BALTIMORE (WJZ)– The minority leader of Maryland’s House of Delegates is recovering after he was mauled and bitten by a pit bull over the weekend.

Nic Kipke, who’s in an arm-sling and covered in bandages and claw and bite marks, says the attack left physical scars on him and emotional scars for his family, who  saw it happen.

He was walking in Pasadena with his wife, 2-year-old son in a stroller and their pet poodle Tucker, when out of nowhere, his neighbor’s unleashed dog, lounged at him.

“A typical dog bite, you get puncture wounds. It looks like somebody took a chainsaw to my arm down to the bone,” Kipke says.

The pit bull clamped down on Tucker’s hind legs with his sharp teeth.

“Even though you think your dog is completely safe, you need to just always be extremely cautious,
Follow the law and secure your dog,” he says.

Kipke’s case is part of a bigger problem in Anne Arundel County where police say the number of dog attacks has been on the rise in recent years.

Animal control says in 2015 there were 1079 dog bites reported in the county. Which then jumped to 1099 cases in 2016. Many of the dogs involved were pit bulls.

Three years ago, pet owners succeeded in stopping the General Assembly from singling out the dog-breed as more dangerous than others.

In April, those efforts were reignited, after a french bulldog named Lilo was mauled to death by a neighbor’s pit bull.

The Anne Arundel County Council voted to require officials to euthanize any animals deemed vicious.

Lilo’s Law became official just days before the delegate and his dog were attacked.

“The nicest dog in the world can end up doing a really horrible thing,” Kipke says.

The dog that attacked Kipke was turned over by it’s owner and put down by animal control.

The delegate doesn’t have any immediate plans for new dog laws.

As of June, there has been more than 500 dog attacks in Anne Arundel County this year.

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Comments (5)
  1. “The nicest dog in the world can end up doing a really horrible thing,” Kipke says.

    What a stupid thing to say.

  2. Pit bull owner here. Nonetheless, let’s be truthful. Pit bulls were selectively bred for hundreds of years to attack and kill other animals with an unpredictable and explosive attack style and a bite, shake and great refusal to release that allows them to do so much damage in a short amount of time. Though about 5% of dogs kept as pets they are responsible for over 90% of serious attacks on people and other animals, killing over 40 animals a day and a person every 17 days in the US, seriously injuring many more. Thanks to the misguided efforts of pit bull advocates there are more pit bulls being bred, abused, neglected, fought, abandoned and euthanized today than ever before. Breed specific legislation can turn off this faucet of tragedy.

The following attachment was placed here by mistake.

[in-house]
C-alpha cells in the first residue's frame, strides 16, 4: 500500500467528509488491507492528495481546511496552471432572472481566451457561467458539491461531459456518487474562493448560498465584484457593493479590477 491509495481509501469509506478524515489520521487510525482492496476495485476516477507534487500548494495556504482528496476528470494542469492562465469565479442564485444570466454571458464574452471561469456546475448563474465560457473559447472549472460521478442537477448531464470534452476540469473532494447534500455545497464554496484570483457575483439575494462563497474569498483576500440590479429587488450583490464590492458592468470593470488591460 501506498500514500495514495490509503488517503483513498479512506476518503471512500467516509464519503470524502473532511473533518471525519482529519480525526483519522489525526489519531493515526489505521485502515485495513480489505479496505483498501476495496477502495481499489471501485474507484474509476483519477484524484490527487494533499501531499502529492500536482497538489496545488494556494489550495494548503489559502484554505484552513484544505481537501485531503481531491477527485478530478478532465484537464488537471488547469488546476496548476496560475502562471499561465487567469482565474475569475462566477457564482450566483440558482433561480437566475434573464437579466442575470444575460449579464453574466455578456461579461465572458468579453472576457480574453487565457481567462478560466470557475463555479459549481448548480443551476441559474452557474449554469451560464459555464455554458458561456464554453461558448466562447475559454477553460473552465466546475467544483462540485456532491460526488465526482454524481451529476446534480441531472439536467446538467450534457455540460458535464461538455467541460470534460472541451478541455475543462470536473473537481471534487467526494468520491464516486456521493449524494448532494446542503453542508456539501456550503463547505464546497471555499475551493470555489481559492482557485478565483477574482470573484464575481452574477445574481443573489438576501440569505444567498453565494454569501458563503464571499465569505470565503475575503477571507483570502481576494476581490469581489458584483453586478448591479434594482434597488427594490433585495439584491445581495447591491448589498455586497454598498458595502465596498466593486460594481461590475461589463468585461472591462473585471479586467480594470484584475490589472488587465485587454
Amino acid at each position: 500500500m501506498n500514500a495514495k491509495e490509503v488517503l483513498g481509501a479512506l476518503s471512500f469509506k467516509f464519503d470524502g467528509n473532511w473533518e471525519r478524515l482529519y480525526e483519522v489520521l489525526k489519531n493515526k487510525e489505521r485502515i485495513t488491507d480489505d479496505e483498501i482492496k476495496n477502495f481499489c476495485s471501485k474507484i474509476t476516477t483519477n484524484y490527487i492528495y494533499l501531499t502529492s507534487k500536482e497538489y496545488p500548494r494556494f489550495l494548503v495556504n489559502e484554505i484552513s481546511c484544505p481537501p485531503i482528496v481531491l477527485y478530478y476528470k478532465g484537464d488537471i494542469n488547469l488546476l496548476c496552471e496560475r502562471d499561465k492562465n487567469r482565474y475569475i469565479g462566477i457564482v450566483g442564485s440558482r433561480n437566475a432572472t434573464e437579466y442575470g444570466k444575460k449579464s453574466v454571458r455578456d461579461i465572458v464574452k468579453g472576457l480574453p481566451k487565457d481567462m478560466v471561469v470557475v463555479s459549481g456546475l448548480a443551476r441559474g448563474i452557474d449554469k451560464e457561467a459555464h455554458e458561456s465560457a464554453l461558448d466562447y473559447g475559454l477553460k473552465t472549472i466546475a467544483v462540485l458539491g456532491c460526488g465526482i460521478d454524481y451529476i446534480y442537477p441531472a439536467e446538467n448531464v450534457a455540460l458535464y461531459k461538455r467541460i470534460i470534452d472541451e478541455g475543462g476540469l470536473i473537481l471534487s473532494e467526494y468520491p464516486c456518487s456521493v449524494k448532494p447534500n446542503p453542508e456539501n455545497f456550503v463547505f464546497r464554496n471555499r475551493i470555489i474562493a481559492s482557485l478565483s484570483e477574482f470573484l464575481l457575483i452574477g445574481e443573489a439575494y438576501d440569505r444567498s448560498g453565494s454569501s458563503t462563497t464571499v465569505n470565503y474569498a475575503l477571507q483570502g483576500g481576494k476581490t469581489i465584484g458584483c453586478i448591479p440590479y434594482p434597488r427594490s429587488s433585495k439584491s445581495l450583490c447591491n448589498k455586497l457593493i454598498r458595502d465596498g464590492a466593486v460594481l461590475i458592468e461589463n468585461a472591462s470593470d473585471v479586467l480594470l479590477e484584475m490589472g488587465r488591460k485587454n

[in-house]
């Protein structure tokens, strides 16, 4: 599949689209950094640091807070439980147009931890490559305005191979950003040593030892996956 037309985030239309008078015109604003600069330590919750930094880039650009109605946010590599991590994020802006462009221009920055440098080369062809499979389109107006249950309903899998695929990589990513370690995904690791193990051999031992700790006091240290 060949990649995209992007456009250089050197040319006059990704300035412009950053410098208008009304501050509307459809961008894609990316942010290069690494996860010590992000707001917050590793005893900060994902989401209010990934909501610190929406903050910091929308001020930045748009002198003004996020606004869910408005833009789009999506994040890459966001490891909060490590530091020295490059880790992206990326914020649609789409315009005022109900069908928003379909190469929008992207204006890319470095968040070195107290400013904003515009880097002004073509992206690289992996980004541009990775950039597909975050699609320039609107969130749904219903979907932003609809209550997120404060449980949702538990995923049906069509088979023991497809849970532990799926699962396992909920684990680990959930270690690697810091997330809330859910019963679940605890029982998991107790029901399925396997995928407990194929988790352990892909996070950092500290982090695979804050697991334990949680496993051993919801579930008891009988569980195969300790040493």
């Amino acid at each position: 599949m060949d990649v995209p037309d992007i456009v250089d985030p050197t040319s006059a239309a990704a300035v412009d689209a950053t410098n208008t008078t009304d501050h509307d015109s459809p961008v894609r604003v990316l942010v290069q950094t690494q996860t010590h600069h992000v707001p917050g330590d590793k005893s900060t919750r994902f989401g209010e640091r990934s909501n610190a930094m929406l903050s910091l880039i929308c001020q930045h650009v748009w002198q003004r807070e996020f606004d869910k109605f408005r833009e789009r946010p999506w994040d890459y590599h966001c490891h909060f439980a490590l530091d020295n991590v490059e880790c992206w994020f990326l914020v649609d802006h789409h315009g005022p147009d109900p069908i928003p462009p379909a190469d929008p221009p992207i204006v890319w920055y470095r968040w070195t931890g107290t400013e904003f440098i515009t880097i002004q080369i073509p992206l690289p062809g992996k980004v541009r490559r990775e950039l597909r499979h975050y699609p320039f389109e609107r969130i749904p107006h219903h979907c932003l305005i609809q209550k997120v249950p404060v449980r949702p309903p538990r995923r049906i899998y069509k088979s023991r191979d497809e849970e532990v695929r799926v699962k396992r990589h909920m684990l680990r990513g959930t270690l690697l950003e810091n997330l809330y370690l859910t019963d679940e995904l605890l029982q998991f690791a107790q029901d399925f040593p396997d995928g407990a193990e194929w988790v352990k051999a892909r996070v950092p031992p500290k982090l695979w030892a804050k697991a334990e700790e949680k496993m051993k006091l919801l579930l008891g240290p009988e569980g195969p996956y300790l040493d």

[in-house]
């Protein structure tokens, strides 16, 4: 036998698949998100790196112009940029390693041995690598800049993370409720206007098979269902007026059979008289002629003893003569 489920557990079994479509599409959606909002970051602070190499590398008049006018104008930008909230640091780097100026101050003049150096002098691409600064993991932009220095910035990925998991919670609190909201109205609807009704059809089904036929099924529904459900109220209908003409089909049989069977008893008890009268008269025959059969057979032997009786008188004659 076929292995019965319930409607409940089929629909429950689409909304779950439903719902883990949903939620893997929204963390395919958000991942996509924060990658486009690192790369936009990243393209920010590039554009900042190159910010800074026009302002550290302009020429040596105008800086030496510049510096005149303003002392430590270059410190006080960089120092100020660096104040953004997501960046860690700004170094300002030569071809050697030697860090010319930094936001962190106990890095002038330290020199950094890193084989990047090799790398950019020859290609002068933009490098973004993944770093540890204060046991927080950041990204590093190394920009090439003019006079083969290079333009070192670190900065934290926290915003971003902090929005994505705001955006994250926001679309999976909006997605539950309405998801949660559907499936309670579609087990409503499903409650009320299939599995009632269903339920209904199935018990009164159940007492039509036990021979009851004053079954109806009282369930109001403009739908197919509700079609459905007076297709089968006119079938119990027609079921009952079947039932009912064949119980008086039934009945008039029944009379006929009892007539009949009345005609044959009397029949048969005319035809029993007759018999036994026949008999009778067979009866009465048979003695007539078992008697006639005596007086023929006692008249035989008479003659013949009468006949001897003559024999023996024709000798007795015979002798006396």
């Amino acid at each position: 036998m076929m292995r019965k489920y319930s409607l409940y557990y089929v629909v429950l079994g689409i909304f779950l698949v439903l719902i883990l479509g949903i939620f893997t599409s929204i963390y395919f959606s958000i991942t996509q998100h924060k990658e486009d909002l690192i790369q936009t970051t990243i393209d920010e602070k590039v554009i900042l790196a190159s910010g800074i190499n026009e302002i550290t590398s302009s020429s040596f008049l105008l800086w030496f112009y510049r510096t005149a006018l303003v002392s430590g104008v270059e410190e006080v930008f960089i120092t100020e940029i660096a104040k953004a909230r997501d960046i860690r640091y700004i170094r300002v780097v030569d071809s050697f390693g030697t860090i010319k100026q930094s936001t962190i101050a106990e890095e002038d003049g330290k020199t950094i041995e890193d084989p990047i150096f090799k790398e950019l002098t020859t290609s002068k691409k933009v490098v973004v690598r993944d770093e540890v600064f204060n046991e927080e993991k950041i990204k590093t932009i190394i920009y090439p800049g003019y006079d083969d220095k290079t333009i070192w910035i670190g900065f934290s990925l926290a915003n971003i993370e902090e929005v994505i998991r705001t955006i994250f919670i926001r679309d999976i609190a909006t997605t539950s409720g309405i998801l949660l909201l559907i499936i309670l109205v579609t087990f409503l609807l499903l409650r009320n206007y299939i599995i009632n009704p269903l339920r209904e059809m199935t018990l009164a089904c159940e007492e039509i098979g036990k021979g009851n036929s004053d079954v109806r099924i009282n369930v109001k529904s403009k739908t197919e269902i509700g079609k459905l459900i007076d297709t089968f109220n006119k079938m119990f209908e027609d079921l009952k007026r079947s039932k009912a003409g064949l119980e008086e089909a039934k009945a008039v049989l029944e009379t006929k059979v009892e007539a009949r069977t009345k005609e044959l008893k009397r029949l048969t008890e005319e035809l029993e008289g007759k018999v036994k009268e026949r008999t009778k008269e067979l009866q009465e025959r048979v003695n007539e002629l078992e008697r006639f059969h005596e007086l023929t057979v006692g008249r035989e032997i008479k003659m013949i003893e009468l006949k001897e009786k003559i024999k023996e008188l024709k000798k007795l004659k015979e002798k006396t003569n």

3. Tony Solesky says:

    A leash or a fence is not intended to be a barrier between life and death. It is supposed to be a means of keeping the dog itself safe. Ban PIT BULLS!

    1. Yours is a very astute and fresh viewpoint. When a dog needs to be muzzled and chained up within an enclosure that has a floor or other barrier to prevent burrowing, and a top to prevent jumping or climbing over, then you are talking about a dog that shouldn’t be. And after an attack, how else can you come close to insuring that this animal will not escape again? Prevention of loose, at large dogs is a top priority in prevention of attacks, and how many dog owners are taking proper measures to contain their beasts? Obviously not enough of them. My own personal stance on the banning of pit bulls is that it would sure be nice, it is my dream. I hope it happens. But it would not eliminate the need for changes in the law regarding the penalties for loose dogs. It is difficult for anyone, even pit bull defenders, to argue that we should go easy on owners whose dogs keep getting caught at large. I think that part of the consequences should be drastic overkill improvements to the containment method. If your dog breaks its’ tether, you need a fence. If it escapes the fence, you need a roof and a floor to the enclosure. If it escapes that, it needs to be tethered within the enclosure.If at any point the dog exhibits a display of aggression, whether loose at the time or not, it should be muzzled when outside or on a leash. And if, at any point the animal attacks either a person or another animal, then it is curtains. And I don’t mean curtains for the enclosure! .

  4. “He was walking in Pasadena with his wife, 2-year-old son in a stroller and their pet poodle Tucker, when out of nowhere, his neighbor’s unleashed dog, lounged at him.”

    He LOUNGED at him? How horrible! 🙄

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